Twitter's Plunge Illustrates Risk Of Chasing

| About: Twitter, Inc. (TWTR)

Summary

Twitter's market cap increased almost $8 billion before any offer was formally announced.

Company's rush to sell itself before the release of earnings should have created a sense of unease for investors.

Increasing competition decreased odds of Twitter receiving a high bid.

One of the most frustrating parts of trading is feeling as though you've missed an epic and perhaps very profitable rise in a company's shares. Still, instead of accepting the unfortunate reality, the urge to hop on board wrongly assuming the climb can somehow continue is the easiest and, most importantly, costliest mistake a trader can make.

Nothing can prove as a greater such lesson than the recent action in shares of Twitter (NYSE:TWTR). With Salesforce (NYSE:CRM), Disney (NYSE:DIS), and Google (NASDAQ:GOOG) (NASDAQ:GOOGL) initially rumored as potential suitors, shares rallied over 25 percent in the span of two weeks. However, when news broke that the bidding had dried up leaving the company to potentially consider a divestiture of its assets, shares plunged almost 30 percent in three days.

Shares of Twitter have dropped almost 30 percent in three days.

Now some might view the recent drop in shares as little more than an unfortunate break for those who bought high. After all, if a bid had immediately gone through from one of the aforementioned companies, shares would have gone even higher, right? Well, not exactly and here are some reasons why.

  • Valuation: Along with that surge in share price came an overwhelming rise in market cap. Valued at about $9.7 billion at it's low in May, the company was worth more than $17.6 billion before reports of an exodus of bidders. Of course, this run had nothing to do with actual growth or a positive development regarding the company's infrastructure, but on mere speculation. That speculation made buying Twitter all the more unappealing and opened the possibility of even an underwater bid.
  • Rushing a Sale: Twitter's announcement last week that the company wanted to conclude negotiations by its Oct. 27 earnings date should have created a sense of unease for anyone imagining that shares would continue to climb. With the stock getting rocked after ugly reports for the first two quarters of this year, it would be safe to assume that the third quarter won't be much better and the bidders and Twitter know it.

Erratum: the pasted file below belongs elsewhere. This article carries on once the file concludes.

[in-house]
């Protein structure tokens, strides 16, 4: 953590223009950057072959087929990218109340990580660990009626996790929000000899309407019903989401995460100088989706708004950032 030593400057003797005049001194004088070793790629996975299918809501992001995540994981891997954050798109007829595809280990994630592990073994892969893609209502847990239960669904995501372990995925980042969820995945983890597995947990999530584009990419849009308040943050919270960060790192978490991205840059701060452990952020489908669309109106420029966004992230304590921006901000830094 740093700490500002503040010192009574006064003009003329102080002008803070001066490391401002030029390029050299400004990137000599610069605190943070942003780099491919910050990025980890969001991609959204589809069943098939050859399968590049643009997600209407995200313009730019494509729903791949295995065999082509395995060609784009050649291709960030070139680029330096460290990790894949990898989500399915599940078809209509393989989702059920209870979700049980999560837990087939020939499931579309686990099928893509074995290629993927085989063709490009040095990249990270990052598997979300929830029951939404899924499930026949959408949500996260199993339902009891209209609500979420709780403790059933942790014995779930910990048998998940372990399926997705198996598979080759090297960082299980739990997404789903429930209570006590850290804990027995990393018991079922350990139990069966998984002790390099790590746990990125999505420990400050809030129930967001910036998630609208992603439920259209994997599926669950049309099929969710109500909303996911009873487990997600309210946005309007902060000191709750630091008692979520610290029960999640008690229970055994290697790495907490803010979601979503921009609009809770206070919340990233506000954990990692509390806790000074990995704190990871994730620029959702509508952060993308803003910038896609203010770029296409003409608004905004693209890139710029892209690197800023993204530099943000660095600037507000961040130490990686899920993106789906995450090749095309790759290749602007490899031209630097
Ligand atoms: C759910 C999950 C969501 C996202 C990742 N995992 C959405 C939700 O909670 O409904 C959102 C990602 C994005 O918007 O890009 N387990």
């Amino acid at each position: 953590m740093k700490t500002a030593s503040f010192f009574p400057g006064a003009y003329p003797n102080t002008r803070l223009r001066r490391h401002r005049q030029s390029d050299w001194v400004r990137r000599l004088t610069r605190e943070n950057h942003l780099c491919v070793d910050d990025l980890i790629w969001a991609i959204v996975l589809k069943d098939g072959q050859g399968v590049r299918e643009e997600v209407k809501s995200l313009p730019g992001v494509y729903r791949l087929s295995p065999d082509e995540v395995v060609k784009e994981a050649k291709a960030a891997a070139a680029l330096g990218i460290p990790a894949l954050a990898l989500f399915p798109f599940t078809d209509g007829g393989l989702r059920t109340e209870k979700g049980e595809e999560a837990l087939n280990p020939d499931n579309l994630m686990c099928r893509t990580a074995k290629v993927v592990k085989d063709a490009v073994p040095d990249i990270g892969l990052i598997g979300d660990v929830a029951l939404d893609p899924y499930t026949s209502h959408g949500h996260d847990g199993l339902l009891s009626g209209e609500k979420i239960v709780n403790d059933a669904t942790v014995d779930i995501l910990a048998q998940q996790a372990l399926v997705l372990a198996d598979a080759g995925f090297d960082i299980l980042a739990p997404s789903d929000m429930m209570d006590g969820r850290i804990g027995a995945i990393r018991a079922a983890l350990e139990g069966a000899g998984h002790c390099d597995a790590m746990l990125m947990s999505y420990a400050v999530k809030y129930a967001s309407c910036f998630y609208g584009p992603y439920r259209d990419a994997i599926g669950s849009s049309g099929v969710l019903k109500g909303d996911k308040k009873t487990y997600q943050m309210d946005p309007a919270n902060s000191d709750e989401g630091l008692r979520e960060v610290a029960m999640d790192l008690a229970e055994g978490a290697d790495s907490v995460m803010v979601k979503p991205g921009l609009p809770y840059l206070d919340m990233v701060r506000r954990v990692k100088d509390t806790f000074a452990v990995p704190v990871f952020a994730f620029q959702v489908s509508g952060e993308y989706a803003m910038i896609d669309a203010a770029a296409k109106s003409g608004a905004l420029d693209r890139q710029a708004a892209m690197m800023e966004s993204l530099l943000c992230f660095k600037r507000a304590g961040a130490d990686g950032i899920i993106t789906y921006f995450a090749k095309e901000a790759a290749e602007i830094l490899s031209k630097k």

• Competition is Coming: The goal of most takeovers is to not only expand the acquirer's business and outreach, but also to buy an up-and-coming company sure to offer a noteworthy increase in growth. With Twitter, that day may have already passed. The news that Snap (Private:CHAT), the parent company of Snapchat, was considering an IPO on the same day Twitter's shares fell following an exodus of Google and Disney from the bidding table was more than just an ironic coincidence for those who did their homework.

Of course, it isn't just companies such as Twitter plagued with a challenging future that provide a warning regarding the dangers of chasing. Even stalwarts such as Amazon (NASDAQ:AMZN) can offer important lessons.

Amazon suffered a noticeable correction following a significant rise in 2015.

After gaining an overwhelming $400 per share in 2015, the stock led the market pullback that started this year falling more than $200 in little more than a month. Although shares eventually recovered and then continued their run, chasing could've just as easily left you with a loss as with a profit.

Overall, Twitter may eventually be bought out. Still, the odds of a premium are no greater than the odds of a more conservative offer or the odds the company has no offers at all. Thus, highlighting the risks of chasing and tampering down the expectation of a misguided and unlikely best case scenario.

Disclosure: I/we have no positions in any stocks mentioned, and no plans to initiate any positions within the next 72 hours.

I wrote this article myself, and it expresses my own opinions. I am not receiving compensation for it (other than from Seeking Alpha). I have no business relationship with any company whose stock is mentioned in this article.